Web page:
Keeping your skin and eyes safe from the sun is an important aspect of summer health and skin cancer prevention. Typically the result of exposure to the sun’s ultraviolet (UV) rays, skin cancer is the most common type of cancer in the United States. The good news is that skin cancer caused by sun damage can be avoided with proper precautions. Early detection and proper treatment also make it highly likely that those who are diagnosed can be cured. It is essential to take precautions to help prevent the negative effects of UV rays.
Here are some easy steps you can take to protect yourself:
- Use sunscreen. Sunscreen—which comes in many forms such as creams, gels, lip balms, lotions, ointments, sprays and wipes—with a sun protection factor (SPF) of at least 30, should be reapplied every two hours and after swimming or sweating to help protect your skin from burning. Sunscreen is just a filter and does not block all UV rays, so it is important to combine sunscreens with other forms of UV protection.
- Step out of the sun. UV rays are present year-round, but their strength changes with the time of year and your location on the globe. Periodically taking a break from the sun to sit indoors or in the shade, especially between 10 a.m. and 2 p.m. when the sun is the hottest, will allow your skin to recover and help you avoid over-exposure.
- Put on clothing. While an “even tan” is something many people strive to achieve, covering your skin a few times during your summer outing is best for your health. A hat with a two- to three-inch brim that has a dark, non-reflective underside will protect the sensitive skin of your head and neck, and a t-shirt will protect your shoulders and chest. Cover as much of your skin as possible to avoid burning and dehydration.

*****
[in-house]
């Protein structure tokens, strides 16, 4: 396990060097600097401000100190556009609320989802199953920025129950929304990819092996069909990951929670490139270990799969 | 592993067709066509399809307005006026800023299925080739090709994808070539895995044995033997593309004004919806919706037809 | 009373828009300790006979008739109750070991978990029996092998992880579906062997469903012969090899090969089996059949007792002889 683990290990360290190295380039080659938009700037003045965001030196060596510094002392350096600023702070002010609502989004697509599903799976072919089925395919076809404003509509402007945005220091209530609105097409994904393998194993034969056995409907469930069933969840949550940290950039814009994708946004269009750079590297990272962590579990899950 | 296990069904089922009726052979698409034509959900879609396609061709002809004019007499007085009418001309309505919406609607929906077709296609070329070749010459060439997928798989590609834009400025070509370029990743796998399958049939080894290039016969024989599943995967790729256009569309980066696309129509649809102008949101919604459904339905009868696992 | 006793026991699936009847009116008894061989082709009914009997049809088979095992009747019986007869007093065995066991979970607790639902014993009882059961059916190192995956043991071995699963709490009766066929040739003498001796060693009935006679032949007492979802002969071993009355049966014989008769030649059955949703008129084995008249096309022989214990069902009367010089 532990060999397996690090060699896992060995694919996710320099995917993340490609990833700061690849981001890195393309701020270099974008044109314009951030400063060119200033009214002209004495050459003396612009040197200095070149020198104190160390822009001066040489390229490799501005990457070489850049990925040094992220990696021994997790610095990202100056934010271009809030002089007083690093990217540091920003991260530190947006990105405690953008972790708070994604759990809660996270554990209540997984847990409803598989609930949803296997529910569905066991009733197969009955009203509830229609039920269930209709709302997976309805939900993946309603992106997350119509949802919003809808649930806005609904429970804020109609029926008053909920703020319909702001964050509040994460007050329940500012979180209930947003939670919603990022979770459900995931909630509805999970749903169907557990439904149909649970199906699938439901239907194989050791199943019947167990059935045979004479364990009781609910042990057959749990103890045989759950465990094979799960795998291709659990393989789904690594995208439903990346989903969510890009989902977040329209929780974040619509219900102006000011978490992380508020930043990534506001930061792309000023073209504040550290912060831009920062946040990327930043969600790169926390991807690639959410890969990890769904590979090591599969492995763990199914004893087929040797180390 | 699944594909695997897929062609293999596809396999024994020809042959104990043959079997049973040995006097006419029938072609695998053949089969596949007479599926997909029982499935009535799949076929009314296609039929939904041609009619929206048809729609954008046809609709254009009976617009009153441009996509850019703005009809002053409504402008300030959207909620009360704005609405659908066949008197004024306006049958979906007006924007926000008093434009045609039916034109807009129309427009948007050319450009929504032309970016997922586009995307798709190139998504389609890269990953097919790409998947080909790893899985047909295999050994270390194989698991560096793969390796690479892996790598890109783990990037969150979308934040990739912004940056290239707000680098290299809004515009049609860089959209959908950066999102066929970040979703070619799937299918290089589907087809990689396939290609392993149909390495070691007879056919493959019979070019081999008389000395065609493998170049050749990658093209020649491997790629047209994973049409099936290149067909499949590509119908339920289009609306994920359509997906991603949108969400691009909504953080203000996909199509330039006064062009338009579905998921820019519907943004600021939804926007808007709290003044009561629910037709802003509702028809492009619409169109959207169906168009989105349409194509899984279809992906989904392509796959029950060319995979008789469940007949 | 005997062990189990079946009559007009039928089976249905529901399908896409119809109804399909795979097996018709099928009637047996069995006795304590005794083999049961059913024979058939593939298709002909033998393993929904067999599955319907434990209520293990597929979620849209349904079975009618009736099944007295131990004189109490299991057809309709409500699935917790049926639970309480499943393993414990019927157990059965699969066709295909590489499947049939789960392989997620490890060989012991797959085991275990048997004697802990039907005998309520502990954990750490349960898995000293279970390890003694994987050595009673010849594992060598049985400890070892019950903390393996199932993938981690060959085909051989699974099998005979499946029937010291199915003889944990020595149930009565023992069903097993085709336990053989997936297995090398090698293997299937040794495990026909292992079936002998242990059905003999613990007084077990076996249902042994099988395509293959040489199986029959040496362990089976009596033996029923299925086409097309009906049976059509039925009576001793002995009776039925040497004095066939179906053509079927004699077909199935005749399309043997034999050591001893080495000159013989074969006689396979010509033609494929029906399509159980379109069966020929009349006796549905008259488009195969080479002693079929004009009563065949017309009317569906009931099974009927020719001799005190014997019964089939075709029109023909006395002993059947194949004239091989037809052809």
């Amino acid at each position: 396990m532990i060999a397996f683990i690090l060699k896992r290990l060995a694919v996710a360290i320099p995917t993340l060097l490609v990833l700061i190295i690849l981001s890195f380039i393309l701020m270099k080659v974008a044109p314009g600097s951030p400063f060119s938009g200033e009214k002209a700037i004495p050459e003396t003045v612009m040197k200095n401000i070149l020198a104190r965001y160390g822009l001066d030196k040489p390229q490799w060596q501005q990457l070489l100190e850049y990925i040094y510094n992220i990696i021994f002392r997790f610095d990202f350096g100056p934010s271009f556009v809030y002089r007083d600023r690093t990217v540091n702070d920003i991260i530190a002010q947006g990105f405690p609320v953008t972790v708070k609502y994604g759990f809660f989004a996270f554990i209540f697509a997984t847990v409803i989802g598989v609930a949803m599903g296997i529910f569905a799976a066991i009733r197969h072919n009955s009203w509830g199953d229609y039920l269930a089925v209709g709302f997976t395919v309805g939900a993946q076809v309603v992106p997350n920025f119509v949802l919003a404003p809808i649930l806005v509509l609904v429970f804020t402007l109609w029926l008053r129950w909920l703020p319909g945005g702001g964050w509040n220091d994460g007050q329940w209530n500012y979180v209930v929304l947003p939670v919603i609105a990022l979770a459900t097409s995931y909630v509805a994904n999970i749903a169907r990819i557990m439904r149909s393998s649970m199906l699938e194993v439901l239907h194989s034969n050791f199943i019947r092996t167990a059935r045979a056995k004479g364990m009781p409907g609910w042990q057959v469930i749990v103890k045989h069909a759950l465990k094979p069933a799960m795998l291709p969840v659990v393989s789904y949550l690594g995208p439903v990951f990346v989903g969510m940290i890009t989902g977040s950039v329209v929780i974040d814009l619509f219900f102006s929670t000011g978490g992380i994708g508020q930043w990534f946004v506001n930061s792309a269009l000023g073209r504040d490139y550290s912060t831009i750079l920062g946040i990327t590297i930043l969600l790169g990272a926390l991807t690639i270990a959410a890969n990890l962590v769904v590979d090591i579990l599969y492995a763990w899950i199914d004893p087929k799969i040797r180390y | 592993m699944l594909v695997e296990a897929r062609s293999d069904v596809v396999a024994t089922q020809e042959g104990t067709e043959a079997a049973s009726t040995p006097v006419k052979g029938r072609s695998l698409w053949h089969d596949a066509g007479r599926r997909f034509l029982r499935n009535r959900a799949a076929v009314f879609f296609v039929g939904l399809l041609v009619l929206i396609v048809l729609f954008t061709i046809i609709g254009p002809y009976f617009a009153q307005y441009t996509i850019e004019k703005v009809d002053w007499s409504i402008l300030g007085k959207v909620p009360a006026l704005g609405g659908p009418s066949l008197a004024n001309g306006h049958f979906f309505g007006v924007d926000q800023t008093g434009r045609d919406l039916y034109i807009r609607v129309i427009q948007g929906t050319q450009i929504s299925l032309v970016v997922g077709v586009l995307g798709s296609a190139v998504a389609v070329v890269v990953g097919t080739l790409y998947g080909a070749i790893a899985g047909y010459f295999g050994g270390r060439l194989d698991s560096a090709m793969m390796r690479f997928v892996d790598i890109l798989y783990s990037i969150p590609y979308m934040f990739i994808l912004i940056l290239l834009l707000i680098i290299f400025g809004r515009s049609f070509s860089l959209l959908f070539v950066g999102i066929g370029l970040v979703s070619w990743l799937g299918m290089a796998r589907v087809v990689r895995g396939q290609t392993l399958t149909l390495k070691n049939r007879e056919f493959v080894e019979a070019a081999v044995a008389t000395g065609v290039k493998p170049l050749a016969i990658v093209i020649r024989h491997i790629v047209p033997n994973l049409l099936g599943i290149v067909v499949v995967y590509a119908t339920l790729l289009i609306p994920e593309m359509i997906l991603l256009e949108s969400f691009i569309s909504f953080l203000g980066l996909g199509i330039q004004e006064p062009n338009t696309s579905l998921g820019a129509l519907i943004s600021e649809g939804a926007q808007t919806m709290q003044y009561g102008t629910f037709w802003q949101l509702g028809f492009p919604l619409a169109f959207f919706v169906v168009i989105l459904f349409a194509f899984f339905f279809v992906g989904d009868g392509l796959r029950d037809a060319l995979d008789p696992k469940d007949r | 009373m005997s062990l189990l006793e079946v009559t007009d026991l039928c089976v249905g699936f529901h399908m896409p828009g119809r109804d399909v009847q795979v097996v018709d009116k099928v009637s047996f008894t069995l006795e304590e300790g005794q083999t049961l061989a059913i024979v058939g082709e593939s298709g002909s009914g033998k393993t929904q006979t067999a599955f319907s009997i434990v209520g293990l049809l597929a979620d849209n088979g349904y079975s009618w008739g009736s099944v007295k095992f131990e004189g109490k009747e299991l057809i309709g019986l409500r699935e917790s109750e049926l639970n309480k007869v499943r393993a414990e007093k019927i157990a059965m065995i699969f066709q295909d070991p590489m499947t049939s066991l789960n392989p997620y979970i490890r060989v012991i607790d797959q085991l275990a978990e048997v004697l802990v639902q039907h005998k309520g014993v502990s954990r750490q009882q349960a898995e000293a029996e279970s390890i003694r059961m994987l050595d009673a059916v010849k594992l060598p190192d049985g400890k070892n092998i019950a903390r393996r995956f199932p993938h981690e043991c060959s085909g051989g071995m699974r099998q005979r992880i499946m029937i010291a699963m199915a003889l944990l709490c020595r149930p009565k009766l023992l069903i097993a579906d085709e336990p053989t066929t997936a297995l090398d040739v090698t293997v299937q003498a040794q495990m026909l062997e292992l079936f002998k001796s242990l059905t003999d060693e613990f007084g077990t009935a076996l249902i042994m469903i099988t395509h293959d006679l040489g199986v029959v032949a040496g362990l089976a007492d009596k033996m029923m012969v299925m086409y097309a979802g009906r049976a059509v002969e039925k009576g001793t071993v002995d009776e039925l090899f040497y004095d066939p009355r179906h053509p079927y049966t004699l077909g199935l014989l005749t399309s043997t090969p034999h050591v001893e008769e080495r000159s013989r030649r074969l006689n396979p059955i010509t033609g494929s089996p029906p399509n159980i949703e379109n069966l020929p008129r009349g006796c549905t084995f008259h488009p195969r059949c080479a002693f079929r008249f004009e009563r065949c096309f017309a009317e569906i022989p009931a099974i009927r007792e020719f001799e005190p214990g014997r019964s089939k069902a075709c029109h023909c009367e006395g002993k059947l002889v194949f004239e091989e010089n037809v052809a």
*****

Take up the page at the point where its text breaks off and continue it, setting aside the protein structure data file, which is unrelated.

- Wear wraparound sunglasses. UV rays can cause eye problems such as cataracts. The delicate skin around the eyes can be harmed by UV rays, making wraparound sunglasses labeled with “UV absorption up to 400nm” or “Meets ANSI UV Requirements” essential to eye health. These labels mean the glasses will block out nearly 99 percent of UV rays, whereas cosmetic sunglasses will only block about 70 percent. Unlabeled sunglasses likely provide no UV protection.
- Avoid tanning beds and sun lamps. The UV rays present in tanning beds and sun lamps can cause long-term skin damage that contributes to skin cancer. The American Cancer Society recommends using a sunless tanning lotion in place of tanning beds and sun lamps.
Regular skin examinations performed by a primary care physician or dermatologist can help to detect potentially harmful skin changes. Be sure to ask your primary care physician for a skin exam during your annual checkup. In need of a primary care physician? Visit www.mygbmcdoctor.com to select one who is right for you.
This webpage is for informational purposes only and not intended as medical advice or a substitute for a consultation with a professional healthcare provider.